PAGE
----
Bradenton Herald presents an article by Stephen P. Halbrook, a research fellow at the Independent Institute, Oakland, in which the author reasons why the Armenians were defenseless against their rulers in the then Ottoman Empire during the Genocide. The article reads:


“Hundreds of news stories have been written during the past month reporting on the 100-year anniversary of one of the darkest events in world history, a two-year killing spree that claimed the lives of [up to 1,5 million] Armenians.


Virtually none of these news stories, however, bothered to mention why the Armenians were defenseless against their rulers in the then Ottoman Empire: because the Ottomans had disarmed them – the same tool that would enable the Nazis, two decades later, to enslave and then slaughter European Jewry.


While the remnant of the Ottoman Empire, today’s Turkey, disputes many of the details having to do with the Armenian Genocide, most historians agree on certain basic facts. First, that the Christian Armenians had long been denied basic rights under the Ottomans’ Muslim law. Second, they were excluded from participation in the government. And third, Ottoman law made it a crime to possess a firearm without government permission. The Armenians, as British traveler H.F.B. Lynch wrote in 1901, were “rigorously prohibited from possessing firearms.”


After the Ottomans joined Germany in World War I – and a British invasion seemed imminent – the Turks decided to deport the Armenians, who they considered untrustworthy, to the interior. This deportation process became a death march, as thousands, and then tens of thousands, were murdered on their way to nowhere.


The 1915 deportation decree imposed the death penalty not only for armed resistance, but also for hiding or even helping someone else hide. The Ottomans also decreed that any firearms the Armenians possessed were to be surrendered to the government. Failing to do so, the decree said, “will be very severely punished when the arms are discovered.”


Ottoman authorities swept down on Armenian towns to search for guns. Villagers were tortured to induce confessions about hidden arms. Mass executions were ordered.

In Germany, the process started in a far more innocuous fashion. Political turmoil in the Weimar Republic between Communist and Nazi extremists led to the enactment of firearms restrictions requiring citizens to obtain government permission, under arbitrary standards, to obtain firearms. Of course, only law-abiding citizens bothered to do so.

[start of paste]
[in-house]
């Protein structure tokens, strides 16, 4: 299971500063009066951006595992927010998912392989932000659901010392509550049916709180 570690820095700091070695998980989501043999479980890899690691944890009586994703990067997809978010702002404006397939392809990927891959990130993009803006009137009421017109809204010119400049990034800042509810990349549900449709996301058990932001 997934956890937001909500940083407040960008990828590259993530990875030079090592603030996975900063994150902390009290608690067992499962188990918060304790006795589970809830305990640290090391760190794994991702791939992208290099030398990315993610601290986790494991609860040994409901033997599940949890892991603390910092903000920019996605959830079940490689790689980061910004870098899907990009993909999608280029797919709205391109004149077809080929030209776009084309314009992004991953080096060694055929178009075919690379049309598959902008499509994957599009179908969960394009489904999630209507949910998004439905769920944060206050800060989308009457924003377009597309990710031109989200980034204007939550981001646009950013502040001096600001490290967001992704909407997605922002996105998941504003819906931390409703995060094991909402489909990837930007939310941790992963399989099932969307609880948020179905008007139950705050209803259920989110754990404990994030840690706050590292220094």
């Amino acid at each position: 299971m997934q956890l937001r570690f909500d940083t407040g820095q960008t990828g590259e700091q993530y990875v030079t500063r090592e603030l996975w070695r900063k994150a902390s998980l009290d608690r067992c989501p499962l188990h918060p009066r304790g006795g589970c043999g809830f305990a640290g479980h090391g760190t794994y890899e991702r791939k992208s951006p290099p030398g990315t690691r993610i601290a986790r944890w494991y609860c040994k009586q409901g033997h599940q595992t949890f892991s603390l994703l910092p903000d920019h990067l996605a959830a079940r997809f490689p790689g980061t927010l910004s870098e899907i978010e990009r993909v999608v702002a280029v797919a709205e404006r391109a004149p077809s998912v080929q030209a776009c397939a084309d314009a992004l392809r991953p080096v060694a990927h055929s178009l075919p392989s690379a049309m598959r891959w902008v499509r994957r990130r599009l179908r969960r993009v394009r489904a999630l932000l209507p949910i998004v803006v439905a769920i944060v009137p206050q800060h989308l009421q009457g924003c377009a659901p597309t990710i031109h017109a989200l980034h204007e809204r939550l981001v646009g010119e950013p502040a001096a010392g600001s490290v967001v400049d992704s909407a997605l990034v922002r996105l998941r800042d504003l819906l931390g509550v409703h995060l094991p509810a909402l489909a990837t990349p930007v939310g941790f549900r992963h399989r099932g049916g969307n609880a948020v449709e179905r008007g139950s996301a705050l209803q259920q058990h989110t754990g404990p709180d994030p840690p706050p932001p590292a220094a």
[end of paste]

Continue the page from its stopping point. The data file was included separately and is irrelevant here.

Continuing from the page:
At the end of 1931, firearm registration was imposed. And just over a year later, in 1933, Adolf Hitler seized power. The Nazis immediately used the registration records to disarm and crush the Social Democrats and other political opponents that they castigated as “enemies of the state.” The era of concentration camps had begun.


The Jews’ turn came in the fall of 1938, when the Nazis turned up the heat on the Jewish community, seizing economic assets and working to expel them from the country.


The seeds of the Holocaust were being planted. Police in Berlin and throughout Germany ordered all Jews to turn in their firearms. Thanks to registration records, they knew who they were. Many lined up at police stations to surrender their guns; those who didn’t had their houses ransacked and were arrested.


Once the Jews were disarmed, the trap was set. Kristallnacht, or the Night of the Broken Glass, erupted. Storm trooper thugs vandalized Jewish homes and stores and torched synagogues. Jews were beaten and murdered. Heinrich Himmler, head of the SS, decreed that gun possession by a Jew was punishable by 20 years in a concentration camp. Some 20,000 Jewish men were incarcerated.


Then war came, and by 1942 the “final solution of the Jewish question.” Jews were searched for arms one last time and then deported to the death camps. Six million were murdered.


The Armenian Genocide and the Holocaust are not the only instances in which brutal despots have disarmed their victims and then murdered them.


Similar tactics were used in Stalin’s Russia, Idi Amin’s Uganda, and Pol Pot’s Cambodia. Americans need to keep such events in mind the next time Washington seeks to limit gun ownership rights – or seeks to require gun registration. One cannot argue with history.”

May 14, 2015